Yes, all of you are teachers. You are teaching by your example, by your life, by your actions. You are teaching by what you say, and by what you don’t say. You are teaching by intention or by default. Your words, attitudes, habits, and responses are teaching. You teach whether you want to or not. You are not free to choose whether to teach, but you do choose what and how you teach. You have no control over the fact that you influence other people. What you have control over is what and how you influence other people. 

Paul, on his missionary journeys, found a protégé, a disciple in Timothy. Timothy lived in the hills of what is now called Turkey, and Timothy’s parents permitted Paul to take their boy with him. For two years, Timothy trained under Paul so that he could continue Paul’s ministry. Paul described his teaching method in 2 Timothy 3.10-11, “Now you have observed my teaching, my conduct, my aim in life, my faith, my patience, my love, my steadfastness, my persecutions, my sufferings. “ We learn by observing, by watching. Paul taught Timothy through his conduct, his faith, his actions, as well as his words.

Whether you like it or not, whether you are willing or not, whether you choose or not, you are teaching. Others are observing you. You are teaching through your conduct, actions, attitude, habits, priorities, as well as your words. Are you happy with what you are teaching?

I recall my church family with fondness and deep appreciation. I was not raised in the church, and didn’t start going to church until a neighbor invited me (Note: a neighbor invited me. I wouldn’t be here if a neighbor hadn’t invited me!). I was in the sixth grade. There in that little Methodist Church with one room and a basement, I found the Lord through a loving church family. I can still see the row of Grandmas and Grandpas who sat in the back for their Sunday School class. The adults in that church noticed children and youth. They smiled at us. They talked to us. They knew our names. They cared about us. They didn’t realize it, but they were teaching, and I was learning.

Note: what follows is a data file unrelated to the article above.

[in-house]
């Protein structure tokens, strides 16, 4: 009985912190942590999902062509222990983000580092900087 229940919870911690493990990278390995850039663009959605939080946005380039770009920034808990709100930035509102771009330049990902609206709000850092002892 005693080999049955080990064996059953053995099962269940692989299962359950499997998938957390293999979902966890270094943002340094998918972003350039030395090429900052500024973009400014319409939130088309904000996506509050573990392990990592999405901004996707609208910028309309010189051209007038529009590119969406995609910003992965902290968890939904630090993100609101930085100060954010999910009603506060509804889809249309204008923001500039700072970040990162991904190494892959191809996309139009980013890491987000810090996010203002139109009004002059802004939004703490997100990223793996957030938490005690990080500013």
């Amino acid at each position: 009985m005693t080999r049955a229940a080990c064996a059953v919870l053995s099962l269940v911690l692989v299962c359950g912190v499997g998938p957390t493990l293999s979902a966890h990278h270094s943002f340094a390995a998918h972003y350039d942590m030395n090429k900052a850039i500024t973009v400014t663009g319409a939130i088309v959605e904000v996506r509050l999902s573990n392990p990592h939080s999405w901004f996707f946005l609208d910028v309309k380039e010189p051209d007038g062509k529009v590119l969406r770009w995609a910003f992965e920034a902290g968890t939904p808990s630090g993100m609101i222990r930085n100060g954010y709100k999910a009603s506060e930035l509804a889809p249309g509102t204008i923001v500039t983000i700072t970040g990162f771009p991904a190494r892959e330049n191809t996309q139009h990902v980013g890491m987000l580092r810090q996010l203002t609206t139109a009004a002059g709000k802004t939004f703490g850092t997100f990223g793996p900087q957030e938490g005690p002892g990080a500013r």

We are all teachers. Let’s teach like Jesus taught. Jesus told stories. He held children on his lap. He was a happy person. Children liked him, and, I suspect, dogs did too! He excluded no one, and was only intolerant of those who thought they were better than other people. He forgave the sinners, and gave second cha nces. He encouraged his learners to think for themselves. He left parables up in the air for people to draw their own conclusions. He noticed everything. He knew when someone needed a special touch, an encouraging word. And, above all, Jesus radiated love.

We are all teachers, but let me close with a special word to our Sunday School teachers. Teach with authority. Believe what you teach. Live what you teach. Using the Bible as your basic textbook, you can teach with authority, knowing that what you teach is right, true, trustworthy and desperately needed. Our children and youth desperately need direction, guidance, and truth. You have the Bible. Teach with authority. And they will be astonished!

© 2008 Douglas I. Norris